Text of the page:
Saturday, September 23, 2017

Can one number tell us if this hospice is any good?

Boo Boo loves data

How would you respond to someone who asked, "What single factor can help me decide if this hospice is any good?"

I posed that question to Boo Boo, and she replied without hesitation, "First, I'd ask the agency how many patients and families they usually care for who live in their own homes. I think they call it 'the average daily census for home based patients,' or something like that. It's a different group of hospice patients than those who reside in nursing homes, assisted living facilities, hospice houses, or inpatient hospice units. Anyway, I'm looking for a number, very simple."

She continued, "Next, I'd use this handy little chart to find how many full time hospice RN case managers (FT RNCM) are needed to care for that number of patients and families. These are the nurses with an important 40-hour, Monday through Friday job. An RNCM is the glue that binds the rest of the team. Let's say the agency tells me they usually care for about 300 patients and families living in their own homes. The corresponding number to 300 is 28, so I'd ask if they had 28 full time hospice RN case managers on staff. Their answer to that one simple question could say a lot about whether or not the hospice is any good."

Boo Boo soon fell fast asleep. Here's the chart she was talking about:

figure 1

Some background

A colleague and I had a conversation recently about staffing, specifically the ideal average caseload for a full time hospice RN case manager working with patients and families in their homes.

My colleague and I met several years ago, at the hospice branch of the home care service group of a large health system. Many of our patients were referred from the system's two comprehensive cancer centers, so acuity was generally high, and the length of stay was often brief. We were pretty busy case managers. The health system sold off their hospice in 2011, and we went with it for a while.

Our discussion led us to the website of the hospice industry trade group, the National Hospice and Palliative Care Association (NHPCO). Their monthly member newsletter from March, 2011 includes a cover story on the agency staffing guidelines they developed. (pdf)

We followed a link at the NHPCO website, but ended up at a members only page, so we couldn't access the staffing tool and supporting information.

We also tracked down a 90-minute workshop at their management and leadership conference: "New NHPCO Staffing Guidelines - Methods and strategies for success," and even found a 29-page document with 57 PowerPoint slides from the presenters.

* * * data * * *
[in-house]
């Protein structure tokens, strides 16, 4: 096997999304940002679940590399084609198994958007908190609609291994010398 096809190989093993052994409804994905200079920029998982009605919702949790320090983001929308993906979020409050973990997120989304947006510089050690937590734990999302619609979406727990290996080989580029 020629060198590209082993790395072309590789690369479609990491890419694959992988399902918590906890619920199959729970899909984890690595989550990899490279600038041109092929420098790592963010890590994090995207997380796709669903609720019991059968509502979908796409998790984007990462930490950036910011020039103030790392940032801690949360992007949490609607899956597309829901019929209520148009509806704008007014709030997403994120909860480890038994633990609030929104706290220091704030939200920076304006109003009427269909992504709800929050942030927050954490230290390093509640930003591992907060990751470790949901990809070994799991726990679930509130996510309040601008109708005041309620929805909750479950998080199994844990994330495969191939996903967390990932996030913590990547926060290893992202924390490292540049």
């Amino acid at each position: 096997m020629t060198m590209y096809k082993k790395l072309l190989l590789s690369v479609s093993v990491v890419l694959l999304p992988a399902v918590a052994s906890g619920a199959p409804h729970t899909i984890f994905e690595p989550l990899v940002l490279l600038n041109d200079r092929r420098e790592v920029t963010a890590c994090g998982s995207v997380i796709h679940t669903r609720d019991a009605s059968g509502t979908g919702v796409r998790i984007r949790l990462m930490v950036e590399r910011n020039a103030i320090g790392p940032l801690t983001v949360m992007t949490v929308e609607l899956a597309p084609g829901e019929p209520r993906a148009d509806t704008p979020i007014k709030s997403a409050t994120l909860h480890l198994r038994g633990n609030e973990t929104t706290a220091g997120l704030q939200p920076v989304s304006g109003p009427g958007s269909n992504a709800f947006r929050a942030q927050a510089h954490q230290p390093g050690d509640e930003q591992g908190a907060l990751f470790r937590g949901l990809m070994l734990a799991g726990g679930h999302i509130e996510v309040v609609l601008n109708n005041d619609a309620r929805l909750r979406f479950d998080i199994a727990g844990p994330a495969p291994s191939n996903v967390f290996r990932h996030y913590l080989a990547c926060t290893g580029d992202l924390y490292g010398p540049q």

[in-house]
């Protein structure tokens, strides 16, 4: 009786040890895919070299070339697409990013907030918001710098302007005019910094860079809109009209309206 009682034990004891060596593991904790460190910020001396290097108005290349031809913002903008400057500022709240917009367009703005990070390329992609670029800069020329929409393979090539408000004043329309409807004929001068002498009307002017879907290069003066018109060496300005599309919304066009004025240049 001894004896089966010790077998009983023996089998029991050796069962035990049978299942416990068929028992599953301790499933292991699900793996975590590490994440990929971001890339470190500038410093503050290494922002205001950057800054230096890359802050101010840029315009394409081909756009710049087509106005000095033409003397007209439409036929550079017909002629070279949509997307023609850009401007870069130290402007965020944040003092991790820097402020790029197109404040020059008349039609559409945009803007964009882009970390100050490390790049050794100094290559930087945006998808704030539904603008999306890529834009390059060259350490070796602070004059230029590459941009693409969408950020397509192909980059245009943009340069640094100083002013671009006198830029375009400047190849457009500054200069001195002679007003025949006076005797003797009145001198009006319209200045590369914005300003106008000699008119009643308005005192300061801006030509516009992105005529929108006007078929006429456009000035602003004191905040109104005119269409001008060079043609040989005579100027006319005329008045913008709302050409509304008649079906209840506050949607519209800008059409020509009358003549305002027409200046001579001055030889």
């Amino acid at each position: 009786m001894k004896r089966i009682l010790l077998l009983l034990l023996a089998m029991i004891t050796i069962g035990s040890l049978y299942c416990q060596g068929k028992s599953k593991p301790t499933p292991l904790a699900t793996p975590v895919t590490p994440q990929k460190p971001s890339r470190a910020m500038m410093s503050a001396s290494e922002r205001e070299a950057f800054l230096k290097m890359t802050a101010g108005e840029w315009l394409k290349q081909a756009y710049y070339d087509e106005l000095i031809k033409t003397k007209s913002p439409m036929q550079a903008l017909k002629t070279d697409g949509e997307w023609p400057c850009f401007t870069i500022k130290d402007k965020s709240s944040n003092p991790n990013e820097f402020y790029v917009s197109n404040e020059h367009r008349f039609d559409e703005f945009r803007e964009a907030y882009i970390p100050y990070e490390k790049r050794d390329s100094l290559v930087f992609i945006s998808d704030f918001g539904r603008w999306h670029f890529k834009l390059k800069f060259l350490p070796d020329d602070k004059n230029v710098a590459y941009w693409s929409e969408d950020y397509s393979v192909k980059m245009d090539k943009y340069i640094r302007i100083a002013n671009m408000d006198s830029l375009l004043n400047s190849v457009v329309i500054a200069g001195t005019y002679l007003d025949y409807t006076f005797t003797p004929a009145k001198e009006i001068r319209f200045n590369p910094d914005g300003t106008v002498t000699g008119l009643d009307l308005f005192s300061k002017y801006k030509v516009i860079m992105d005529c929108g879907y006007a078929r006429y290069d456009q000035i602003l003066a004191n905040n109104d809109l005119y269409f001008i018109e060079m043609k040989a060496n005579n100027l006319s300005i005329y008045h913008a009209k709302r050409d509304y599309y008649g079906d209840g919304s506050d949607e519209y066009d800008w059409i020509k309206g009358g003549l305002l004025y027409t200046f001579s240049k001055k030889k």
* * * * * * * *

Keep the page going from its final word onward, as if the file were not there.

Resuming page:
A handout like that is probably the single worst way to share important information, but I digress...

We read through the bullet points and truncated phrases and arrived at a bottom line: the NHPCO staffing guidelines from 2011 recommend a caseload of between 10 and 13 home-based patients per FT RNCM, or 10-13/RN.

figure 2 - from page 20 of the handout

figure 3 - from page 21

figure 4 - from page 22

figure 5 - from page 24

figure 6 - from page 26

The guidelines include several factors that may increase or decrease the suggested caseloads, like whether or not RNCM's also admit patients or provide off-hours coverage, and note that staff turnover can also affect caseloads.

These numbers and those conditions made sense to us both, because they're consistent with our own experience. A caseload of 9 to 13 patients allows for efficient and effective quality care, including documentation and collaborating with the team. We seldom, if ever, had fewer than 10. Things get harder to juggle after about a dozen.

It can take up to 4 hours to conduct and document an admission, time which could otherwise be spent visiting two homes, or maybe even three.

Responding to off-hours events interferes with the RNCM's Monday-Friday responsibilities, no matter if the response is by phone or in person, and regardless of how often they provide the off-hours coverage.

High staff turnover means more work for RNCMs who must fill the holes left by the departed while also mentoring the new nurses, if any.

It can be a real mess, and often is. That was the upshot of the conversation with my colleague, anyway.

Boo Boo crunches the numbers

When she woke up, Boo Boo explained how she developed her chart.

"I based it on an average caseload of 11 patients for each FT RNCM. That's the median in NHPCO's guidelines (see figure 2). I just divide the average daily census (ADC) by 11, to get the number of FT RNCM's needed."

"I'd have to think hard about working with an agency that didn't have enough staff to handle their census. Maybe there's an explanation, and I'd be open to hearing more. But I wouldn't want to end up on the short end of a stick, if you know what I mean."

Boo Boo also pointed to the document, "Suggested Questions to Ask When Choosing a Hospice," at the Hospice Compare website (pdf). "They suggest some interesting questions for patients and families to ask a hospice. Two of them are really astute: 'Will I have the same hospice nurse?' and, 'How many patients are assigned to each hospice nurse?' That last one gets right to the heart of FT RNCM caseload."